The new education #2: Resilience

Week 2 of “What they should be teaching at school” – Resilience.

Life doesn’t always turn out how we hoped. Life isn’t always “fair”. And sometimes life just sucks. In the words of The Rolling Stones, “You can’t always get what you want.”

Given that:

  • people entering the workforce now are likely to be made redundant at least 5 times during their career;
  • within the next few years, 40% or more of the workforce will be self-employed, contractors, freelancers, or employed in the gig economy, and therefore will be more reliant than ever on their own abilities to generate an income; and
  • an increasing number of today’s jobs will disappear through automation or other technology advances;

it makes sense to include resilience on the curriculum, to prepare students for the reality of the new economy.

As we are all too aware, having a degree or other formal qualification is no guarantee that candidates will get a job or role in the career of their choice. And even if they do, sooner or later they will have to consider a career switch – which may include having to make a sideways or even a backwards move in order to go forward in a new field or discipline. Plus some re-training or skill updates wouldn’t go amiss.

Resilience helps us to deal with life’s disappointments and overcome personal and professional setbacks. It can also help us to learn from those experiences – what doesn’t kill us makes us stronger.

While it’s important to provide a safe and supportive learning environment, I’m not a fan of  helicopter parents, so-called tiger parenting, let alone stage parents. Over-coddled kids are more likely to come unstuck (or go off the rails) at the first obstacle or challenge they face, especially in circumstances where they might not like the choices life has presented them.

I may be drawing a long bow here, but I can’t help thinking there is some sort of correlation between current concepts of modern parenting and education, and the higher incidences of allergies and mental illness – and maybe stronger resistance through greater resilience would help pupils cope with whatever gets thrown at them. Just saying.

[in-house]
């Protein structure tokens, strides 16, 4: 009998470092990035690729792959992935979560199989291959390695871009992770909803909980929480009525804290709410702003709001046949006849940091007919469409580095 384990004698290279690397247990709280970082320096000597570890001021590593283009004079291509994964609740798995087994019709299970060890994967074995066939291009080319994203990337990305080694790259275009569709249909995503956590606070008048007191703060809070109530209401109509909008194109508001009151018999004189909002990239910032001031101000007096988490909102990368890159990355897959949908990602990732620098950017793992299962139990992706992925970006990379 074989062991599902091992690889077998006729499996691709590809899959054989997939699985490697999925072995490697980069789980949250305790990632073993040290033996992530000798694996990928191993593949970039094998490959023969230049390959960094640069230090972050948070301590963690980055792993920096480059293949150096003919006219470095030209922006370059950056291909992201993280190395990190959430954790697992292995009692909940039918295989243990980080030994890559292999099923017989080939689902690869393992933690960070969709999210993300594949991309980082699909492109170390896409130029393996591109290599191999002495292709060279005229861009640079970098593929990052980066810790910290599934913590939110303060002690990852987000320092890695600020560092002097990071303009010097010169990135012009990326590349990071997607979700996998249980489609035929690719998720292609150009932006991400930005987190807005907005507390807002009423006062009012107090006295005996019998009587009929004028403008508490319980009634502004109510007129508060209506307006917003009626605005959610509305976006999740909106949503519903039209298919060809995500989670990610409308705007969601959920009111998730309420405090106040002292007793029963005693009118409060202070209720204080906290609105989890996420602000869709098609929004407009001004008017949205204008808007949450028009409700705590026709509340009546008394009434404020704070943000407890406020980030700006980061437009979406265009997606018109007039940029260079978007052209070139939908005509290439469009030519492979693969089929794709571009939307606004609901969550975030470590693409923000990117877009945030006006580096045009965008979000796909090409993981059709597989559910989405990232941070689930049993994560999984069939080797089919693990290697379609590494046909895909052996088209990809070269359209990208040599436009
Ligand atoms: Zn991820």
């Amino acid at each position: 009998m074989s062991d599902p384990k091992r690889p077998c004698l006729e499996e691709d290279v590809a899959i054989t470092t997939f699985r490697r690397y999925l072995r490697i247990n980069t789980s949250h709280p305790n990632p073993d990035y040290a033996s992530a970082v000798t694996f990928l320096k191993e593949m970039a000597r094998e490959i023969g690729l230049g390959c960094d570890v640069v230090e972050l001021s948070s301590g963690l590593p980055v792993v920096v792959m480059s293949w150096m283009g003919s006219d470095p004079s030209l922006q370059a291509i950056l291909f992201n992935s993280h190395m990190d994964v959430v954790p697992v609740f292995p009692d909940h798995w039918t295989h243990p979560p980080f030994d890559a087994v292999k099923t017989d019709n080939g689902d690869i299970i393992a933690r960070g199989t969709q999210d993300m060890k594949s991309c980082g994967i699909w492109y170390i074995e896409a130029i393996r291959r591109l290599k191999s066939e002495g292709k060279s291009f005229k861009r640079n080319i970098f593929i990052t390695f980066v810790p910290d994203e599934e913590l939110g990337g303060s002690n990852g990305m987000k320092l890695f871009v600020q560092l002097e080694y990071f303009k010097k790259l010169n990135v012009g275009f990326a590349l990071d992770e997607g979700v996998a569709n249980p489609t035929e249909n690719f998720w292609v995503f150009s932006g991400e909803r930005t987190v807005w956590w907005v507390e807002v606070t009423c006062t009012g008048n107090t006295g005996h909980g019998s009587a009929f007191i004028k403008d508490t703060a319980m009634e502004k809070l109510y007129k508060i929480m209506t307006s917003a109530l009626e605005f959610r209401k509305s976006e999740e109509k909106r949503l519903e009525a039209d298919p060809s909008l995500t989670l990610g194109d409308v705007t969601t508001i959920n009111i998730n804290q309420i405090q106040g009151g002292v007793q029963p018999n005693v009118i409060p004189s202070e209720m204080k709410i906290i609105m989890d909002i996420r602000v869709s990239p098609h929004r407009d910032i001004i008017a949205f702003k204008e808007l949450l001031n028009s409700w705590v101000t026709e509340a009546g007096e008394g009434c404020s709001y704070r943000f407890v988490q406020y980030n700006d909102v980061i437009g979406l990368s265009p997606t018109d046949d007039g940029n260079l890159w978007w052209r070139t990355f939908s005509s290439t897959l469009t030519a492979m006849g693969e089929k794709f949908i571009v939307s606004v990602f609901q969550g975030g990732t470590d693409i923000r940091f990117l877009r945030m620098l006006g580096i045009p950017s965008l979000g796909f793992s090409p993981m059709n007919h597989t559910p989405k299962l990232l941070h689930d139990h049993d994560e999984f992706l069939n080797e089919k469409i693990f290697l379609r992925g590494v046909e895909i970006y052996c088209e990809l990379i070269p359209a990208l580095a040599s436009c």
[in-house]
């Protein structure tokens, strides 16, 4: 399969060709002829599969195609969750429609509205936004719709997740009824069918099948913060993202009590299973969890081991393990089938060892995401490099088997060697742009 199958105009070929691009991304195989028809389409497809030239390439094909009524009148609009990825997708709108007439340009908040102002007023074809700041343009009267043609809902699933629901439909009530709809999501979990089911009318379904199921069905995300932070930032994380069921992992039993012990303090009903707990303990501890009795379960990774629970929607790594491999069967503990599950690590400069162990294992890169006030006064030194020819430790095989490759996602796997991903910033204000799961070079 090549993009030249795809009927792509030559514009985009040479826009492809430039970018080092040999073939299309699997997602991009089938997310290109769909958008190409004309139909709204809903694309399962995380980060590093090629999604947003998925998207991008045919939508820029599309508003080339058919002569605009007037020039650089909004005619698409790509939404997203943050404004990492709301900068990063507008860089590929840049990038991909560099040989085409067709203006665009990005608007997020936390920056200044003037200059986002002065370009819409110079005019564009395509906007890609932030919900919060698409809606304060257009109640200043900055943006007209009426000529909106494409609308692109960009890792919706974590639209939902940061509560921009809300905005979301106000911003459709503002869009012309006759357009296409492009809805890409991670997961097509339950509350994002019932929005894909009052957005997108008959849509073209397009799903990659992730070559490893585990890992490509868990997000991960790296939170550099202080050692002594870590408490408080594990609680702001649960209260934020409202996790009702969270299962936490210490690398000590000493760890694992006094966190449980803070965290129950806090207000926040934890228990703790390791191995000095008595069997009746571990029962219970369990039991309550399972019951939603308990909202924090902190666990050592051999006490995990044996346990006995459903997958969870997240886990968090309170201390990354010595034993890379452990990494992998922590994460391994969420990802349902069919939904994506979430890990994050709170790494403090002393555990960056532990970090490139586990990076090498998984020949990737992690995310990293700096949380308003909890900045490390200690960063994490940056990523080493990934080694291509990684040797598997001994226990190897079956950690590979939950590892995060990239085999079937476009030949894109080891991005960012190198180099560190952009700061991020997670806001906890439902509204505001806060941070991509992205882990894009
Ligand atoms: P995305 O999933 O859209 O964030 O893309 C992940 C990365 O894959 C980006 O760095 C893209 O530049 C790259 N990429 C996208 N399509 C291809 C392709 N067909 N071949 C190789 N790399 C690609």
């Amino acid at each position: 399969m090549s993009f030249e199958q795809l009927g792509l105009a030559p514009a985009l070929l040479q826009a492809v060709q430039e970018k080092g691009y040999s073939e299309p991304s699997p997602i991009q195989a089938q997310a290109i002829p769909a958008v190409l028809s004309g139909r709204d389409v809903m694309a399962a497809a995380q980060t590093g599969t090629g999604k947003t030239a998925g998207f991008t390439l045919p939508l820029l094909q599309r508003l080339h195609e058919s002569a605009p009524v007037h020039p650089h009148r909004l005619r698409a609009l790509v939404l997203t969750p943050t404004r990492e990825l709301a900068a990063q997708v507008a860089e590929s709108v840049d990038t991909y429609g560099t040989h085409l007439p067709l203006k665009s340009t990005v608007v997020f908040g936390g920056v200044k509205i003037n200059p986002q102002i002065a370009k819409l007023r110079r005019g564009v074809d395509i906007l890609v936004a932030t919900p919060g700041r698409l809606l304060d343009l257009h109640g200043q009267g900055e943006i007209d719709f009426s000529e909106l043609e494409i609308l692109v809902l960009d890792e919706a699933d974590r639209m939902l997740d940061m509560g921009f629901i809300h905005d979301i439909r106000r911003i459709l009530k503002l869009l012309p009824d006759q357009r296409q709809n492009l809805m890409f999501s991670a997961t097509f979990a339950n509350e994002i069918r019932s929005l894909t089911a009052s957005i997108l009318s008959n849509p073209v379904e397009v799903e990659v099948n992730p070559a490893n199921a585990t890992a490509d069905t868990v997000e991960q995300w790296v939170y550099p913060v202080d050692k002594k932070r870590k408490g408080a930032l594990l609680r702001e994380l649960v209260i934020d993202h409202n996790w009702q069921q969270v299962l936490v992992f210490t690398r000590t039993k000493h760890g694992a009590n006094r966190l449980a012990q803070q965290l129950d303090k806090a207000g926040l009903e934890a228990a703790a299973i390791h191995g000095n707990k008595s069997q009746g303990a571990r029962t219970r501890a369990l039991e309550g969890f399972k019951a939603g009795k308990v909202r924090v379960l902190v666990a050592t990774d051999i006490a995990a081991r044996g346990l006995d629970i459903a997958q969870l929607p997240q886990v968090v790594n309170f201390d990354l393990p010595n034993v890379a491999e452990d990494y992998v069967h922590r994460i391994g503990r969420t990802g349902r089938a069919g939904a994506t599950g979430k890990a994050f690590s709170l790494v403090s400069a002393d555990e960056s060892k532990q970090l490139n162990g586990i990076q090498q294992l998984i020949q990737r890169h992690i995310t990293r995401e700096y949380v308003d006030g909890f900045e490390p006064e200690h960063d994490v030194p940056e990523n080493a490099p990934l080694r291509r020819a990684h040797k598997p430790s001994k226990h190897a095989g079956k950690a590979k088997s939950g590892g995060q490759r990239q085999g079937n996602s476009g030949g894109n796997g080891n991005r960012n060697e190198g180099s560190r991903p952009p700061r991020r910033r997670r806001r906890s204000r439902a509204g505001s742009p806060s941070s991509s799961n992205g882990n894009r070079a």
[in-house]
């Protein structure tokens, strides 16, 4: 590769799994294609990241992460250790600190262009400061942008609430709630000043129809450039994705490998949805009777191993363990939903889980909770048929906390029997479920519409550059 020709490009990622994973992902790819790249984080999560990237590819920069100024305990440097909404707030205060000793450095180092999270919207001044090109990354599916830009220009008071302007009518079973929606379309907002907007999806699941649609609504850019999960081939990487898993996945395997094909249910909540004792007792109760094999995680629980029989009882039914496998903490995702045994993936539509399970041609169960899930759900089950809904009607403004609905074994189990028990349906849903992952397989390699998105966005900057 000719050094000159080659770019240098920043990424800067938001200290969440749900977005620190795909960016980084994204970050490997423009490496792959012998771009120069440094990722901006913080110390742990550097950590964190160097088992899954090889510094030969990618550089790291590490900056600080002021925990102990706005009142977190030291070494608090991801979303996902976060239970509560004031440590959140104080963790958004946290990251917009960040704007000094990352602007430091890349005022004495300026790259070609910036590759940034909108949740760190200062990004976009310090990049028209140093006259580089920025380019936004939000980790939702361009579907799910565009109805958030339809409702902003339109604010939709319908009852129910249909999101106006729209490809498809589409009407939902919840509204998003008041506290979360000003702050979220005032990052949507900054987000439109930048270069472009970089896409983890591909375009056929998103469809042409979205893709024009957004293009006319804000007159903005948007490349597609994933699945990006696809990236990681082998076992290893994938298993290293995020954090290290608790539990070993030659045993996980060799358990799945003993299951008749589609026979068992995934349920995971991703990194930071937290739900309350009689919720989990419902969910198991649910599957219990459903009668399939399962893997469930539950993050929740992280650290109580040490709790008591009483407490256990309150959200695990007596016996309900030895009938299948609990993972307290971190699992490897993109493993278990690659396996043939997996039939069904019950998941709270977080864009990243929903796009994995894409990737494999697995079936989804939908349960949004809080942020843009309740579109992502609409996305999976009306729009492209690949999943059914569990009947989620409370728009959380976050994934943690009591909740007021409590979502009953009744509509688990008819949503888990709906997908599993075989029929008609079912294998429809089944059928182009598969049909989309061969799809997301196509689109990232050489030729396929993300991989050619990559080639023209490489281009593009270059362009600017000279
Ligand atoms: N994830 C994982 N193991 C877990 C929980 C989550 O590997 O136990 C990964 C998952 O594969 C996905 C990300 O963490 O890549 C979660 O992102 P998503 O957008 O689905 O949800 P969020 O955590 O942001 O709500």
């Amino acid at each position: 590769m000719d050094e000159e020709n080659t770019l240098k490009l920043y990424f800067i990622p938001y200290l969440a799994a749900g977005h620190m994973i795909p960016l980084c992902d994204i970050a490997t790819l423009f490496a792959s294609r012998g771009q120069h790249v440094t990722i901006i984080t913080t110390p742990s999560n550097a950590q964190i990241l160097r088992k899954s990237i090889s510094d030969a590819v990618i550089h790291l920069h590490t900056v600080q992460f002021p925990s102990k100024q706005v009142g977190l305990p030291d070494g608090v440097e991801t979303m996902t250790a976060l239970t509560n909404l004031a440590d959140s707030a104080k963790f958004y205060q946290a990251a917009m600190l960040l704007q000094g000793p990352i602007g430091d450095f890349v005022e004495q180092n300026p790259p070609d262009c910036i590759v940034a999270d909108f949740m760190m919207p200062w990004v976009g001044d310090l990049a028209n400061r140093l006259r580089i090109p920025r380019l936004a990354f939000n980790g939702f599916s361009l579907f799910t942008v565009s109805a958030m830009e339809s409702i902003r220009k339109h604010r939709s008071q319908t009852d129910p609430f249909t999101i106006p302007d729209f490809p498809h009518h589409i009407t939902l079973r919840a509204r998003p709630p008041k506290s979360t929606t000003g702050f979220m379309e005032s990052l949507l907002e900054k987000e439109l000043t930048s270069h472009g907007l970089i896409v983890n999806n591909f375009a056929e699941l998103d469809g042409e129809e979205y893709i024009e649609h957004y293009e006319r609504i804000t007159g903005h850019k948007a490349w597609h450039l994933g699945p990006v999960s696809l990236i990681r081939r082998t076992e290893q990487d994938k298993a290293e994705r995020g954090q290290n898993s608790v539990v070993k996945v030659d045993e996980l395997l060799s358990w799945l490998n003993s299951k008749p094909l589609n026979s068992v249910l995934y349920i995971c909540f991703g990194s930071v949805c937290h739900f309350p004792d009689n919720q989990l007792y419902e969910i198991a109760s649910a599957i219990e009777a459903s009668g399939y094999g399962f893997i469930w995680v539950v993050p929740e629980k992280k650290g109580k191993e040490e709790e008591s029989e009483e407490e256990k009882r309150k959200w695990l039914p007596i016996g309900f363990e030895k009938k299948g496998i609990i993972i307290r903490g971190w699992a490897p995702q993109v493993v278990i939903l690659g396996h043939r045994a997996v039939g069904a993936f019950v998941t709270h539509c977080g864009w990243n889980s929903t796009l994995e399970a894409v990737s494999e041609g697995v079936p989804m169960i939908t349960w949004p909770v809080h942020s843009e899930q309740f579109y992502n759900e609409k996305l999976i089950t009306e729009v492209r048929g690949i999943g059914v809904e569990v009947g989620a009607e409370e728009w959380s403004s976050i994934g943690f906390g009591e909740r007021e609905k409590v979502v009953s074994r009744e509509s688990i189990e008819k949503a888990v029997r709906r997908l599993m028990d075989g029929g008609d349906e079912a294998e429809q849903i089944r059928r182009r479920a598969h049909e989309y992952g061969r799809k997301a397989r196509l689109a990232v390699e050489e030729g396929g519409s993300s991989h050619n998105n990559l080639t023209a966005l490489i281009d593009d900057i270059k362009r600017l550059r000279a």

Next week: Curiosity



5 thoughts on “The new education #2: Resilience

  1. The kids getting out and protesting for acceptance by Pollies that climate change is real, and is a threat is a great sign, as they did it against the institutional response to do as they were told, and not to think.
    Some great posters as well, amongst the offensive and silly ones.

  2. The start of a good discussion! Regarding education helping students develop life resilience, arguably, the school curriculum forces subject specialisation too soon and developing student resilience (to life’s challenges) needs students to develop more skills that just memorising facts and sitting exams under time pressure. Perhaps current parenting approaches struggle to cope with the speed of change in society (technology, social values and political change). Parents can progressively encourage their kids to be independent and use good judgement, but can’t control many of the outside forces. And both the parents and kids struggle to value the risks on some things too.

  3. On developing resilience generally, in the animal kingdom, the survivors seem to have multiple approaches to survive and thrive. For example, protective outer shells, speed, camouflage, the safety of the herd and/or a sting in the tail. Students could usefully take criticism professionally on the surface, not personally under the surface. Learning to develop options and using them carefully is another way to stay resilient. As is learning quickly from mistakes (yours or other peoples).

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